Sex, shenanigans and shame; a good sex scandal never goes out of fashion. We take a look at three of history's greatest sex scandals.

Our culture is obsessed with a juicy sex scandal, the more sordid, the better. In between tut-tutting and being uncomfortably aroused, we like to imagine that things were better in an earlier, more civilised age. But we're wrong. Our ancestors were a little more reluctant to print the sweaty details of their sex scandals, but what we do know about them suggests that they were every bit as depraved. We had a look at what it is that makes a sex scandal so scandalous. 

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The Reynolds affair: presidential mistress

A hit Broadway musical about his life has made American founding father Alexander Hamilton famous again. However, the real joy for those of us who enjoy the history of human prurience is the attention it's given to the “Reynolds affair.” Suspected in 1792 of misusing his government post to help a swindler named James Reynolds, Hamilton was forced to tell a government committee, headed by future president James Monroe, that he had actually been paying blackmail money to Reynolds, whose ex-wife Maria had been Hamilton's mistress. Monroe leaked the evidence, which came to light in 1797.

An older, married man, a young woman, a scheming husband – sounds like a classic sex scandal, right? The difference is that instead of denying everything, Hamilton published a 95-page pamphlet explaining the history of his affair as a way of clearing his name from the other charges. He even included his mistress's execrably-spelt love letters and her husband's menacing demands, as well as a few shots at his political rivals. His political career took a nasty hit, and history does not record what Mrs Hamilton had to say.


Victorian woman sex scandal
The Victorians weren't too prude for a sex scandal. Image: via


Suing the Prince: Victorian sensibilities

We think of the Victorians as prudish, and maybe they were – after all, previous Princes of Wales had been drunken playboys, and mostly, people didn't take them to court. But when Lady Harriet Mordaunt, wife of Sir Charles Mordaunt, gave birth to a child with severe medical problems, she confessed to her doctors that they just might be the result of syphilis.

How did Lady Harriet Mordaunt get syphilis, you ask? Why by frequent affairs with a range of aristocratic lovers including the Prince of Wales. This was pretty plausible – the future Edward VII was a regular visitor to brothels and carried on affairs with dozens of women, ranging from actresses and prostitutes to noblewomen. The incautious prince even wound up in court over the Mordaunt affair, although only as a witness.

The Mordaunt divorce trial was shaping up to be one of the biggest sex scandals of the age, but Harriet's father stepped in to prevent it spiralling out of control. He publicly announced that his daughter was mad and she spent the rest of her life in mental hospitals. Charles Mordaunt eventually got his divorce when another nobleman, Viscount Cole, fessed up to being the baby's father. The moral of the story is: sleep with who you like, but in Victorian England, it's not wise to talk about it.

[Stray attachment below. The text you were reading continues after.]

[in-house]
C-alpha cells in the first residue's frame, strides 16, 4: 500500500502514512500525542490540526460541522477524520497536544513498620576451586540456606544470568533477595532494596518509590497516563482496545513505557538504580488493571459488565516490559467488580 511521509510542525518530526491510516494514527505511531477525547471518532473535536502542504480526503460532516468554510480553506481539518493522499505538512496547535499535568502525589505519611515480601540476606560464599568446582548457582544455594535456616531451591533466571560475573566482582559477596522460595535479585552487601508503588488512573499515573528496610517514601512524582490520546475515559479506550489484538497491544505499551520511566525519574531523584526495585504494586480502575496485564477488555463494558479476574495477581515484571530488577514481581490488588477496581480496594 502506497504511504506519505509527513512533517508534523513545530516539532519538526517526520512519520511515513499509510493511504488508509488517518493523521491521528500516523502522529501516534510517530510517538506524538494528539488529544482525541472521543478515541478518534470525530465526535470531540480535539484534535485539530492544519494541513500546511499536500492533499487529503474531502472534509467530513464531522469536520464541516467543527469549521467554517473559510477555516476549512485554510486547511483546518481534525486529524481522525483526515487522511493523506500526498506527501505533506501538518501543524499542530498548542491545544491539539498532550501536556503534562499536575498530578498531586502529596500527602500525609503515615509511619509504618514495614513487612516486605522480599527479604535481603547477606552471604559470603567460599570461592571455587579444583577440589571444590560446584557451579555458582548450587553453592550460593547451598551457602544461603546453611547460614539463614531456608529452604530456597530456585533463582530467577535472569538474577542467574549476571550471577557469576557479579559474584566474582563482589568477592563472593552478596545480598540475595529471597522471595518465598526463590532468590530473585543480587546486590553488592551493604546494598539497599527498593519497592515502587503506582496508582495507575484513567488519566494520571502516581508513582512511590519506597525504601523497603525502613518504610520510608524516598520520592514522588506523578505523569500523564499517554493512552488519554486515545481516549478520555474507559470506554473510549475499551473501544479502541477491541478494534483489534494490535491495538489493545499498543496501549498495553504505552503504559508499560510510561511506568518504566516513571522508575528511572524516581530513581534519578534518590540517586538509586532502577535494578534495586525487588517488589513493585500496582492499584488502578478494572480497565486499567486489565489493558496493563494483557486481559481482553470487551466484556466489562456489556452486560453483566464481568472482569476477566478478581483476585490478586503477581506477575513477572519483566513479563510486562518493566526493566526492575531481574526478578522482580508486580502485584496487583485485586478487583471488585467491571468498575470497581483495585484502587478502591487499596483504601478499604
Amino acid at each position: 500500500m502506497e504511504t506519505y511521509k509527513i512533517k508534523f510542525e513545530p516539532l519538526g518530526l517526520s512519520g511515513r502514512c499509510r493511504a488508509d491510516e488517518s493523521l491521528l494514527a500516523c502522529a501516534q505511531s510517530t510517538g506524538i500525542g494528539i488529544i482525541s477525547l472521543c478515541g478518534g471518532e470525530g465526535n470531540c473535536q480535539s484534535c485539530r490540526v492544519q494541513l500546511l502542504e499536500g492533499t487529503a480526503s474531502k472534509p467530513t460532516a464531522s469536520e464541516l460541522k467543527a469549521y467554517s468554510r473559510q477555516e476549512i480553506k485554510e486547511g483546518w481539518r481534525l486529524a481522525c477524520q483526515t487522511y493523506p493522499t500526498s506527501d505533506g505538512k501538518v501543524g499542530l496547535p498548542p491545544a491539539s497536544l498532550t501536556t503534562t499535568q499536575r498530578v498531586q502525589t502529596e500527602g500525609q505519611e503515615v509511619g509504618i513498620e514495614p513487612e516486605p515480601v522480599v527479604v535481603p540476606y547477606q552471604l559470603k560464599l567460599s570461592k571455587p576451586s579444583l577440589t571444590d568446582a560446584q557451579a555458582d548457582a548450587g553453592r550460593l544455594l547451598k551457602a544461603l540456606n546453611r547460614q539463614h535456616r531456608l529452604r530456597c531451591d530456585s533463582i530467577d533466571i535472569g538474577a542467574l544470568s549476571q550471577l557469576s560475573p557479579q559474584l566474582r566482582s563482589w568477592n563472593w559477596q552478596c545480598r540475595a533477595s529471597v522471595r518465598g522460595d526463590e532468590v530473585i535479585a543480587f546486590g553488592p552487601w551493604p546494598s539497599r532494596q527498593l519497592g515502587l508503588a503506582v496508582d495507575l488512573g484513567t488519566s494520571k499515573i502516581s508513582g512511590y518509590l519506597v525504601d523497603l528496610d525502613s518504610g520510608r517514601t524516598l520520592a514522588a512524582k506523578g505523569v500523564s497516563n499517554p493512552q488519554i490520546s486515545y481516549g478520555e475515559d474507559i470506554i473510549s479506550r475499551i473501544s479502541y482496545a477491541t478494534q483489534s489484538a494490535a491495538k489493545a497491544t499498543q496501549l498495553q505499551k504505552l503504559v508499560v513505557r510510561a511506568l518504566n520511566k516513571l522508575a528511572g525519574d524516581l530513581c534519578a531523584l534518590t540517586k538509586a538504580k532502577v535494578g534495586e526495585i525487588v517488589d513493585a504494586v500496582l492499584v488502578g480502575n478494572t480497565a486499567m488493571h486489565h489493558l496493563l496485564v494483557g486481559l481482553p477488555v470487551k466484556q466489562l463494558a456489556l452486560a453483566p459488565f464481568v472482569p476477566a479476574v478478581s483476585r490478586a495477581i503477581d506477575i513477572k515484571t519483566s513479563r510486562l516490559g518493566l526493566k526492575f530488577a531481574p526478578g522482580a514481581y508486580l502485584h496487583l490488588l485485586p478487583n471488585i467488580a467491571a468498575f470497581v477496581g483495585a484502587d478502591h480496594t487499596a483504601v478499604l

Fatty Arbuckle: 1920s celebrity sex scandal

Our media loves to tell tales of naughty celebrities. Who's sleeping with who? Who got out of a car without any pants on? Who's got some mild kink imagery in their music videos? Yeah, yeah, you amateurs. Come back when you've fucked someone to death. The suspect: Roscoe “Fatty” Arbuckle, the beloved star of silent comedies (although not really that fat by modern standards). His contract with Paramount Pictures was worth a million dollars – in 1920 money. That's about $13 million today, which is pretty good. But all Fatty's money couldn't save him when the law came calling in 1921.

An aspiring actress, Virginia Rappe, had died following a party at a San Francisco hotel. A friend of hers suggested that Arbuckle had raped her and that his huge weight had caused her ruptured bladder. This sex scandal lead to a media circus after the trial went through two juries. The third acquitted Arbuckle and even wrote him a formal letter of apology, declaring that he was “in no way responsible” for Rappe's death.

Owing to the fact, the actress had a history of ill health, and there was no evidence to suggest that the two had slept together, let alone that he had raped her. By this time, though, legendary media scumbag William Randolph Hearst's newspapers had run wild on Arbuckle, suggesting among other things that he had raped Rappe with a champagne bottle. Arbuckle's career was dead; studios even destroyed copies of films he'd already made. Although he did gradually return to making movies, Arbuckle was never the same. That's what a sex scandal can do for you!

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Cover image: Orange County Archives via CC BY 2.0 license




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